The Nature of the Resurrection Body
Open Your Bible
1 Corinthians 15:35-49, 2 Corinthians 5:1-15, Philippians 3:20-21, Job 19:25-27, Isaiah 26:19, 1 Corinthians 13:12
This past summer, I learned a lot about physical suffering. I was in the end stages of a very difficult pregnancy, and at the same time, a beloved member of my family was dying of a terrible type of cancer. I knew there would be joy at the end of my suffering, and I knew there would be grief at the end of his, at least for those of us left on earth. But we shared, for very different reasons, the feeling of our breaking bodies. Every part of my body groaned with the weight of life; every aspect of his body sighed with the slow creep of death. And yet, he was a believer—which means that as we watched his journey toward death, he was also journeying toward life everlasting.
When he crossed to the other side, he experienced complete restoration and joy in the presence of his Savior, Jesus. And that restoration, while for now it is spiritual, will one day be physical. Paul explains that when believers die they are “away from the body and at home with the Lord” (2Corinthians 5:8), but at the final resurrection, we will receive new bodies fit for eternity with Christ in the new heavens and new earth (1Corinthians 15:53–55). Our readings for today remind us of this promise.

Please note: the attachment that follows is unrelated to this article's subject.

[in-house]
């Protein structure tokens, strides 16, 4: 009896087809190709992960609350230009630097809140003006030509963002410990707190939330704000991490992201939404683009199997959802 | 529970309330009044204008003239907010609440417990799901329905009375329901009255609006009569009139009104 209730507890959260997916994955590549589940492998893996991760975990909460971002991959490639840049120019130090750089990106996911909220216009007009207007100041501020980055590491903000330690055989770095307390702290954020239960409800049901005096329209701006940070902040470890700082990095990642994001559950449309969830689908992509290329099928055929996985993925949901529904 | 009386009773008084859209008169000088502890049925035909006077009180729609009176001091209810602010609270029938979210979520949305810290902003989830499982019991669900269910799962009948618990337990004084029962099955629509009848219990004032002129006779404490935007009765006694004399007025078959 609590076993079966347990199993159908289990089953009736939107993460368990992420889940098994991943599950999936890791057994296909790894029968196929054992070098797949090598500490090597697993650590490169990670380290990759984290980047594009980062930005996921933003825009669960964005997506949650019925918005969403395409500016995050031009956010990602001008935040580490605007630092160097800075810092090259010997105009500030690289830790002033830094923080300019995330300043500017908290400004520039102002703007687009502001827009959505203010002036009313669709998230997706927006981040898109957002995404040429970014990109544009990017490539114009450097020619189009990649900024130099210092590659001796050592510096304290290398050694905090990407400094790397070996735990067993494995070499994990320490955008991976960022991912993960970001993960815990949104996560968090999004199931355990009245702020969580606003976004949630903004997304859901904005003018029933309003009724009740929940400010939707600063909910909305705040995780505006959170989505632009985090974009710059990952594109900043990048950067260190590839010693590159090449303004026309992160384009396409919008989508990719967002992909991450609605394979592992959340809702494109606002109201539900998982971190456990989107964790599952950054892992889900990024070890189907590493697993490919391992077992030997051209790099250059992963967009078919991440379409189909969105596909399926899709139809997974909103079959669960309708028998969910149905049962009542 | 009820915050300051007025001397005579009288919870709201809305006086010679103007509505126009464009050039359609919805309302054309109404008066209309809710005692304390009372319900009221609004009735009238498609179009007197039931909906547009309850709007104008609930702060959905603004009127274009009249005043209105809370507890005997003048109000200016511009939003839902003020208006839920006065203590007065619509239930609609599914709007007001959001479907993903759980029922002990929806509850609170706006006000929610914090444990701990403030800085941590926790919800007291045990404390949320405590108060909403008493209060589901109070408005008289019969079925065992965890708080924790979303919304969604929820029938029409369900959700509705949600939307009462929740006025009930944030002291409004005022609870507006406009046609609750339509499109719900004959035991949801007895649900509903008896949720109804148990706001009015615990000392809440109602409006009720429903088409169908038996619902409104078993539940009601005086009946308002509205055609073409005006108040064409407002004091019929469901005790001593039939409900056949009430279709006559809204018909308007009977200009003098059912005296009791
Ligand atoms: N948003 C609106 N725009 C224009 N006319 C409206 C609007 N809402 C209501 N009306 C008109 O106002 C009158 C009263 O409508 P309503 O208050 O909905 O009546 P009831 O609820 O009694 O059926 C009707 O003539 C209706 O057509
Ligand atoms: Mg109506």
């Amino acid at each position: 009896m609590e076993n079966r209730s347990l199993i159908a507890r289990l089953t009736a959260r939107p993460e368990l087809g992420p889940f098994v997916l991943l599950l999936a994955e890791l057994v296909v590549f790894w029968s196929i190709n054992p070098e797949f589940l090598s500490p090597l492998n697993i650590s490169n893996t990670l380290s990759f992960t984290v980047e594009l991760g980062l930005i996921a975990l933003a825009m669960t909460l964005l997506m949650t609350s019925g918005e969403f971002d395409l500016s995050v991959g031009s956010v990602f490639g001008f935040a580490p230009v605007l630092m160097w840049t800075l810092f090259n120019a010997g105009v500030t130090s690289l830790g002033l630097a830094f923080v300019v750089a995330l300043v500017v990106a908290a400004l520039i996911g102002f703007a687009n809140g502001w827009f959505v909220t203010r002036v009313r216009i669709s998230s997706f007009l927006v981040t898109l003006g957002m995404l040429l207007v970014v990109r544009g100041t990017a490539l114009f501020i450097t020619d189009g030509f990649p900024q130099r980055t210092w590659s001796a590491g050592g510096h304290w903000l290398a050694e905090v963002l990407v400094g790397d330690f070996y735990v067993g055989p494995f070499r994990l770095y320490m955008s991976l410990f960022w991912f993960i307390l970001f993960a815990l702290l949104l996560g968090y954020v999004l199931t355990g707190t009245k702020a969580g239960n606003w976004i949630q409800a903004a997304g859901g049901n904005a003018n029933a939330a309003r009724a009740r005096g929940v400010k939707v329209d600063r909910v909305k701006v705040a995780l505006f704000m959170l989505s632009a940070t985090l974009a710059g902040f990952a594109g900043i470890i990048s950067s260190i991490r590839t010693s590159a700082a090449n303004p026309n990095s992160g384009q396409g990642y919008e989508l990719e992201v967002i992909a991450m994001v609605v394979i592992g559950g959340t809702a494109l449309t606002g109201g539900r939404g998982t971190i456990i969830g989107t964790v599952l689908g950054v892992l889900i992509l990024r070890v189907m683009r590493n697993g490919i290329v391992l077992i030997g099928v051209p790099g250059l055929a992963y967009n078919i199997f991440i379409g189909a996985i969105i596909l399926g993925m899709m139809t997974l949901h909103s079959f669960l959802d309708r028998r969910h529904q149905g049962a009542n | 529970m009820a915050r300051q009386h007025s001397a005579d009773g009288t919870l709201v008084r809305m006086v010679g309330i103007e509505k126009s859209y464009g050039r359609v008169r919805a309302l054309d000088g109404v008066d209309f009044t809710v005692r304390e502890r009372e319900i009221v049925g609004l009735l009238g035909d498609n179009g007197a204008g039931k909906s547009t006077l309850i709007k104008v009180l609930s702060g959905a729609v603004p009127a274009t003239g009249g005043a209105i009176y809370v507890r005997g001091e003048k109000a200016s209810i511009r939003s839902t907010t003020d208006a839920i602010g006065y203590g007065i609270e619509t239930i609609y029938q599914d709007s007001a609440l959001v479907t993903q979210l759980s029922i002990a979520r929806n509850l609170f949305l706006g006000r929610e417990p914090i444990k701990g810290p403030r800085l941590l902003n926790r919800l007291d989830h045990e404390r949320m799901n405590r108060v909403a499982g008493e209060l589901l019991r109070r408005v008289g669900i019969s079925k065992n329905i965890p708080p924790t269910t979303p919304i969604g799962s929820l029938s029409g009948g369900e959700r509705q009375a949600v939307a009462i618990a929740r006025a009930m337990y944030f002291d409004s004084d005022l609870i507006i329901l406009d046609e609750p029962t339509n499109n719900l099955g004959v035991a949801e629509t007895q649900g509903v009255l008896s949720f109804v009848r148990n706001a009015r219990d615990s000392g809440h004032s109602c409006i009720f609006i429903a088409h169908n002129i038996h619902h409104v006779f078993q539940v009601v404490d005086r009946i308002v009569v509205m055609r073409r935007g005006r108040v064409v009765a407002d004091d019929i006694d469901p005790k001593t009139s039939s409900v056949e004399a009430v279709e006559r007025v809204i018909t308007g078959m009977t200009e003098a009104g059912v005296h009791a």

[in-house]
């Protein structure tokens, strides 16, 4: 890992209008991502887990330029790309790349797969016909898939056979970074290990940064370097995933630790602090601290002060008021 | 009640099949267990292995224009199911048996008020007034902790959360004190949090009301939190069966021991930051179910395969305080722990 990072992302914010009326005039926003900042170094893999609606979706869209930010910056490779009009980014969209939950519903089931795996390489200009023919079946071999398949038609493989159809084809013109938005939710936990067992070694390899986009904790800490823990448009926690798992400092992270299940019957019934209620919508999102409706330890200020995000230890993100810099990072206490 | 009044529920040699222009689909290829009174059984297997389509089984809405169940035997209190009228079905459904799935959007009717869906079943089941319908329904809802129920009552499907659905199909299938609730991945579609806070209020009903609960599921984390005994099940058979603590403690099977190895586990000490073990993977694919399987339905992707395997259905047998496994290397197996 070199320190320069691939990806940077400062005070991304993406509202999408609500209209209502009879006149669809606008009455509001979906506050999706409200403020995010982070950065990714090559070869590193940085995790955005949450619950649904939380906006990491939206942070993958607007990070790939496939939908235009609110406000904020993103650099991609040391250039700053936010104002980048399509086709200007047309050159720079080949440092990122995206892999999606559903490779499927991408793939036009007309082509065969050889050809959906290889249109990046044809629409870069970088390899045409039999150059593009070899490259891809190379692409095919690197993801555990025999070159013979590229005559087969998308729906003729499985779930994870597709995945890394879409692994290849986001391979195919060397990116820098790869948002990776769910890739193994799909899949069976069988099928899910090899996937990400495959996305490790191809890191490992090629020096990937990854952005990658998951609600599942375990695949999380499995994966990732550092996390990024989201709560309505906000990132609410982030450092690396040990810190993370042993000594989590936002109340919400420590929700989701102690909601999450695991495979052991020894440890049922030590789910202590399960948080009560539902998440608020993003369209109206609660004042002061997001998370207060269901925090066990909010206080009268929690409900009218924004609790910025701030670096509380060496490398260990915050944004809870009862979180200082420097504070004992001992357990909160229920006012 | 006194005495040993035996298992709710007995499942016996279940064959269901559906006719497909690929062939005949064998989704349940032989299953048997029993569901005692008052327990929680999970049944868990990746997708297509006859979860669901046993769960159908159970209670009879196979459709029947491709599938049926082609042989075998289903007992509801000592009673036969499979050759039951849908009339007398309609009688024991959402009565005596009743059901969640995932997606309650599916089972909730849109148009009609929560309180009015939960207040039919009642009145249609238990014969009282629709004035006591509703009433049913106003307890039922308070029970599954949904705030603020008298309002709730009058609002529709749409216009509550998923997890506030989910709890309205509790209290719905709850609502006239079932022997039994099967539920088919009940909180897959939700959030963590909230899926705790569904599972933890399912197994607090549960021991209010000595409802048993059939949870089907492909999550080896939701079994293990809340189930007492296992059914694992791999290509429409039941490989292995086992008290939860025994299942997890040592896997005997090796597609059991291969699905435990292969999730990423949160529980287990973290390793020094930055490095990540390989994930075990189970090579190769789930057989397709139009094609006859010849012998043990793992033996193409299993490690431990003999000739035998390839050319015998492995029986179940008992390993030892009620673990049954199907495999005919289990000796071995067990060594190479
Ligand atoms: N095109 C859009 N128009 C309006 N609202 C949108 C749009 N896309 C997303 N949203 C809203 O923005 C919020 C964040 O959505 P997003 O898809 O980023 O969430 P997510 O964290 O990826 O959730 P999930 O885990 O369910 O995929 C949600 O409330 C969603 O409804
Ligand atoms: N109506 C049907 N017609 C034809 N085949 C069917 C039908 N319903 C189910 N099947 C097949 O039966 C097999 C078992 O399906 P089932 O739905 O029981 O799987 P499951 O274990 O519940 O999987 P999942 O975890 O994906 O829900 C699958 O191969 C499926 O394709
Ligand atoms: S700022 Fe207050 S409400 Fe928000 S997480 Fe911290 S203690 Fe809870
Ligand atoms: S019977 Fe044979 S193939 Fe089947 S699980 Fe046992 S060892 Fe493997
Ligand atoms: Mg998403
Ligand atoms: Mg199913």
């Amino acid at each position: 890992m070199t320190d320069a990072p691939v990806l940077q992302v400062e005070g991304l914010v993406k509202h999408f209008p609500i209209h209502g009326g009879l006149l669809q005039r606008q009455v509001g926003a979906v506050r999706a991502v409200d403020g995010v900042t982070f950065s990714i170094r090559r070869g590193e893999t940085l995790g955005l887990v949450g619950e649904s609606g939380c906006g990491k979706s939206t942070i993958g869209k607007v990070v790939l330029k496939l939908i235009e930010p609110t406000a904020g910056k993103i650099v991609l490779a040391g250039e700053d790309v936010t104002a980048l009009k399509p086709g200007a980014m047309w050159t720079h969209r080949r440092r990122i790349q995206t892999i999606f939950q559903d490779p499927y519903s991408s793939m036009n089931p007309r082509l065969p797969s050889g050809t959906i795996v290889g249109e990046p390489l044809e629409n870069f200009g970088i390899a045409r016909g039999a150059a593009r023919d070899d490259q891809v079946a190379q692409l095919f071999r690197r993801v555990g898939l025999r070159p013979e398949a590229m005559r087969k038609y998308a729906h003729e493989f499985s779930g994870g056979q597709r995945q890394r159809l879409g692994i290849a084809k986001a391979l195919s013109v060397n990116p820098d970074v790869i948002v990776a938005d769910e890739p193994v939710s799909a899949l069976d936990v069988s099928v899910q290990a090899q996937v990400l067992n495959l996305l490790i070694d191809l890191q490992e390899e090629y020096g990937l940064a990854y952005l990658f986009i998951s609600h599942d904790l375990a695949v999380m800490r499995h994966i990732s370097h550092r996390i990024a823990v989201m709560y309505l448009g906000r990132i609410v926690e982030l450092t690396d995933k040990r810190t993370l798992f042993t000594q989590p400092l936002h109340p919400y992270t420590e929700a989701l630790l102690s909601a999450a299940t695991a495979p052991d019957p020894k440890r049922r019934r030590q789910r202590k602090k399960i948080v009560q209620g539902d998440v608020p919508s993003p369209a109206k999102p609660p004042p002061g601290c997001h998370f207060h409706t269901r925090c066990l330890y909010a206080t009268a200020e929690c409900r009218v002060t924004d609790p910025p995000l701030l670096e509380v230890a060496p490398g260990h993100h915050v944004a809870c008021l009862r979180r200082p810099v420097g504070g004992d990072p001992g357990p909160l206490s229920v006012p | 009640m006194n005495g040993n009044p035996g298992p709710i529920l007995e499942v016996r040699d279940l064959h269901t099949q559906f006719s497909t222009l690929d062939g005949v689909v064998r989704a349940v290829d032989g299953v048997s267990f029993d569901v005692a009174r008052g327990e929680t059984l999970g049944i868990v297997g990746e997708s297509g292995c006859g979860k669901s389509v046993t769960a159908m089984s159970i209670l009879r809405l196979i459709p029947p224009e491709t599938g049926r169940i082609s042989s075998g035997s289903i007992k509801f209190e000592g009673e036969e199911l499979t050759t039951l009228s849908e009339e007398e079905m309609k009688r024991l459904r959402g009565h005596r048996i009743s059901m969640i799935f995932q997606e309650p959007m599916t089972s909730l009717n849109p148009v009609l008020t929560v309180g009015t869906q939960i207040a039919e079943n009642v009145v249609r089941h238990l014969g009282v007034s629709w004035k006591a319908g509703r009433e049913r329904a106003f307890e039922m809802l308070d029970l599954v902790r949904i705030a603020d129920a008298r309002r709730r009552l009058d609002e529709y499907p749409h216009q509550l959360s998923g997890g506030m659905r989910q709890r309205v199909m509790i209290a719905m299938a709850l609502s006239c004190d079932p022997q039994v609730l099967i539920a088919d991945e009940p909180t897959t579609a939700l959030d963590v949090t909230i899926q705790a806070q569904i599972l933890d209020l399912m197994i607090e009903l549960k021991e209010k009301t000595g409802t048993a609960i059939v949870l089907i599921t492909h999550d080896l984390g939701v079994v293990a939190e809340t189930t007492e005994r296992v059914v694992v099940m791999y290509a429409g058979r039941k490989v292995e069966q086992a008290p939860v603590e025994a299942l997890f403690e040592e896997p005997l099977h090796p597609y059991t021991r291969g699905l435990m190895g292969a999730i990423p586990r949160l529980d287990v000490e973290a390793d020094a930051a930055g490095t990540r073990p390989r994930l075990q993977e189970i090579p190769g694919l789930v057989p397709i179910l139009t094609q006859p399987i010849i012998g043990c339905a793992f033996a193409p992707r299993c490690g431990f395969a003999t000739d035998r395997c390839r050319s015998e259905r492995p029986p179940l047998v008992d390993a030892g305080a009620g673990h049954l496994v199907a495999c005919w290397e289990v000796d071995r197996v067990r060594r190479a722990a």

This is, I think, the thing that tethers me to Jesus in my moments of deepest grief and when I wrestle with my many doubts—that there is an answer to death. Suffering is temporary, not permanent. It is not meaningless. Death is wrong; it isn’t supposed to be this way, and there’s a plan already in motion to redeem it. We believe, as people of hope, that the beauty of the earth, the feelings of love and joy, and the aching for healing we experience are signposts of God’s promise to restore all things.
When I was in seminary, a professor was speaking to the class on a day when a child in the seminary community had died. People in that room were in unspeakable pain. And pastorally, my professor said, “every death is a mercy.” I’ll carry that phrase with me forever because it captures the hope—the living hope—that only followers of Jesus have. Death means the end of bodily suffering but not of our hope. It is a mercy to shed our broken bodies and be joined with the Lord. And it is okay to hope for that. To even long for it, as Job did.
Even after my skin has been destroyed,
yet I will see God in my flesh.
I will see him myself;
my eyes will look at him, and not as a stranger.
My heart longs within me.